Is there anything sadder than a blind kitten? Yet Wanderment, a new indie game by developer Andrew Wang, makes the journey of a blind kitten across town into one of the joyous, magical interactive experiences you can have on a computer. It feels like the sort of game Hayao Miyazaki would have made if he’d been born in the computer age.
The premise of Wanderment is very simple. You play a blind kitten who is trying to get to a friend across town. You can’t see, but you can sense the world around you by jumping, running, brushing up against things, and feeling. And this is where Wanderment becomes more than just a black browser window of a game, because every time your kitten senses his surroundings, the world explodes in a rainbow-hued burst of particles, outlining the geometry of the invisible world around you.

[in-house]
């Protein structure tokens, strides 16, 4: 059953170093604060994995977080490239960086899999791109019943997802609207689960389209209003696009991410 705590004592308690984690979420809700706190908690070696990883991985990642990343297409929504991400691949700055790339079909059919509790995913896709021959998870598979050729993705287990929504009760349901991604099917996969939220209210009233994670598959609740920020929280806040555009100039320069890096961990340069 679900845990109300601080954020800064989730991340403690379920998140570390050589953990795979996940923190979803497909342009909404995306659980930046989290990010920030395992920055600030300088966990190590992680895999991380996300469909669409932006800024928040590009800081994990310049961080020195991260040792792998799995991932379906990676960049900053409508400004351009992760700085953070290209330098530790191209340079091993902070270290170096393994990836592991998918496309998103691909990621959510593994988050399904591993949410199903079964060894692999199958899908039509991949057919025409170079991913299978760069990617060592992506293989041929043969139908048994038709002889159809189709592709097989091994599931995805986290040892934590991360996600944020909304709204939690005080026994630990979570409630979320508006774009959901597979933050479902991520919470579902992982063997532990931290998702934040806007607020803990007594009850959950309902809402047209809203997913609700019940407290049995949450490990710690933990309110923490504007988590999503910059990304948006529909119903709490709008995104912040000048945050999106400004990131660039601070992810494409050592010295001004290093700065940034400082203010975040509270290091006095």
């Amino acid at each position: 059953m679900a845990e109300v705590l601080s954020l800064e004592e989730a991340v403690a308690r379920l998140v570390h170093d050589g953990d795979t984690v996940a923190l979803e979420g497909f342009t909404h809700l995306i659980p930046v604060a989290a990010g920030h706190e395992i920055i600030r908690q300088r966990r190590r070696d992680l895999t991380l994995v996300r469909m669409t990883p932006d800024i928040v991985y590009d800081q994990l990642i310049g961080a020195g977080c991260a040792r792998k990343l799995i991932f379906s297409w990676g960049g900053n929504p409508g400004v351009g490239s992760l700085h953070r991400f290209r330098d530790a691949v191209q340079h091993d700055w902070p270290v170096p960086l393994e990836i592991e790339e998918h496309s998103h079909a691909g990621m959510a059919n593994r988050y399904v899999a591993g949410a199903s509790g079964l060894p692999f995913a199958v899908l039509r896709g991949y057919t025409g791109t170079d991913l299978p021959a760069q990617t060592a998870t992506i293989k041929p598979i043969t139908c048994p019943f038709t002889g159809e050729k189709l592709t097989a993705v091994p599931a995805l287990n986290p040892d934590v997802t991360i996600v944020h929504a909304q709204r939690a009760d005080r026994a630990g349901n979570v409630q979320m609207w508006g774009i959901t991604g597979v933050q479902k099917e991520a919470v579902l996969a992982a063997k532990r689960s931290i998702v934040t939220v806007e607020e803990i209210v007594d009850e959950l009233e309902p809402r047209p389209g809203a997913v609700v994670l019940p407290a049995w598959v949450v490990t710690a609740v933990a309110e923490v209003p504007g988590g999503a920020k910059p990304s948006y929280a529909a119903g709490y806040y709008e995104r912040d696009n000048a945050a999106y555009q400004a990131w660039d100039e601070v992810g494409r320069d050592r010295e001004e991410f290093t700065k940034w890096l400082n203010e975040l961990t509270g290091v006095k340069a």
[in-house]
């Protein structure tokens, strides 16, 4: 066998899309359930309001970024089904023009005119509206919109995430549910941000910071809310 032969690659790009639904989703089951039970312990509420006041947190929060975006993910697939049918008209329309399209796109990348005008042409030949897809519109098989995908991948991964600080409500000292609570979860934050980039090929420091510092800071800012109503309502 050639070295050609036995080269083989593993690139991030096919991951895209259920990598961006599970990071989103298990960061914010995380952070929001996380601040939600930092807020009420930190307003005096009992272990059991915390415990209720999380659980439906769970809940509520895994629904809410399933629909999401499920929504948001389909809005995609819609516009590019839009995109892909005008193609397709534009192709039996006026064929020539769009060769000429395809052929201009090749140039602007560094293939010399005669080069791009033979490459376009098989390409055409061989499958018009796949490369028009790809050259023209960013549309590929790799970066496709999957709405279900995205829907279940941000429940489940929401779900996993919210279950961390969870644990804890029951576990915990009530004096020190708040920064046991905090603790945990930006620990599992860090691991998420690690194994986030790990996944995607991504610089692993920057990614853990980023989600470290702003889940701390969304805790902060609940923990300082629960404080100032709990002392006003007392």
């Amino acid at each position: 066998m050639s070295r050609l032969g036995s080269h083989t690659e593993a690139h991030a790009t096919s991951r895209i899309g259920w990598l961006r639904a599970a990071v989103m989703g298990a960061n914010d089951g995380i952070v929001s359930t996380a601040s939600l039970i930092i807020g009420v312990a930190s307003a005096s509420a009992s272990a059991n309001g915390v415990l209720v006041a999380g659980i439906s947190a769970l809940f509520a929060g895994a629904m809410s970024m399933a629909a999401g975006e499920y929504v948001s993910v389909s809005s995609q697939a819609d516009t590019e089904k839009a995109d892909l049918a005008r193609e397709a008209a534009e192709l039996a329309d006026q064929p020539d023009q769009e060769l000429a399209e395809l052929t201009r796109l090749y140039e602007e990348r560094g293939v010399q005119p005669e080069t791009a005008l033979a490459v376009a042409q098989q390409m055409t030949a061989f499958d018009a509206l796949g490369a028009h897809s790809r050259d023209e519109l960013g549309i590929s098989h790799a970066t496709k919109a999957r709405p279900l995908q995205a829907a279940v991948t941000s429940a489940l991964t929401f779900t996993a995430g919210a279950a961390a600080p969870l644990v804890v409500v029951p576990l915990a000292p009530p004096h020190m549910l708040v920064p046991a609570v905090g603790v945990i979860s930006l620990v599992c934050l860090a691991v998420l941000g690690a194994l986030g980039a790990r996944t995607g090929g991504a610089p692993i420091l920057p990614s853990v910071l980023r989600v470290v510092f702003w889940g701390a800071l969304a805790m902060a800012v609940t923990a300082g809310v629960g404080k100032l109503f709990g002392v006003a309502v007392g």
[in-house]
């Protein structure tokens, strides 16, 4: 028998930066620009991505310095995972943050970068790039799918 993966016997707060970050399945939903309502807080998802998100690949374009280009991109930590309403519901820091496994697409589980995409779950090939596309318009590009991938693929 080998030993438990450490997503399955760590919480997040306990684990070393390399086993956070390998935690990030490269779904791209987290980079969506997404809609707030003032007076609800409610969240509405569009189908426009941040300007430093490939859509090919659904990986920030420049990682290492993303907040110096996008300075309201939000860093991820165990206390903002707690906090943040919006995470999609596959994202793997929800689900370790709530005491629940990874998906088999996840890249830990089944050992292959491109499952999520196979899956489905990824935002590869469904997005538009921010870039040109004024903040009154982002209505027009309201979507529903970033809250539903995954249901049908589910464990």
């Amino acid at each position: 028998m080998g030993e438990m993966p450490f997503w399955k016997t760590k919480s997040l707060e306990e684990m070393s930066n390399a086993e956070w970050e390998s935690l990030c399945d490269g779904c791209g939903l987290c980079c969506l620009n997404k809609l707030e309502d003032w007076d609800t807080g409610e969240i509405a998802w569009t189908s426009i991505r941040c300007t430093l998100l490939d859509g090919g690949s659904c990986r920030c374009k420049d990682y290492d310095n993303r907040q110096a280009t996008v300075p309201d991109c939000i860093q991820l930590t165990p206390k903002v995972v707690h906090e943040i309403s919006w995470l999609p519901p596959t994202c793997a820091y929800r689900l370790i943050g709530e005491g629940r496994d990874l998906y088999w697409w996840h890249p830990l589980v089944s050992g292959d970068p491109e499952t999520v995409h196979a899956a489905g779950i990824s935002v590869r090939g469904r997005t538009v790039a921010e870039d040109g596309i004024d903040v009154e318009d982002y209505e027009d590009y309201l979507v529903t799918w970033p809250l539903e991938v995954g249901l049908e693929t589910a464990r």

Wanderment was made in 72 hours for Clonejam, a regular event in which indie game developers are asked to design a game over a weekend inspired by a featured developer’s work. In Wanderment’s case, this developer was Jord Farrell, who designed similar particle-based games like Leap Before You Look and Goodnight.
The whole game only takes around 10 minutes to play, but it’s a powerful 10 minutes. Most games are so overt, but what makes Wanderment so good is how it toys with the possibility of suggestion. The world your kitten explores is only revealed in tantalizing glimpses that explode like fireworks all around you. Playing the game, you are both part of this world, and not part of it; a nyan cat ghost, streaking through a firefly world.
When you reach the end of the game, and meet up with your black feline friend (who streaks beside you if you decide to further explore) the title’s pun becomes clear: This is a game less about wandering than wonderment. Play it here.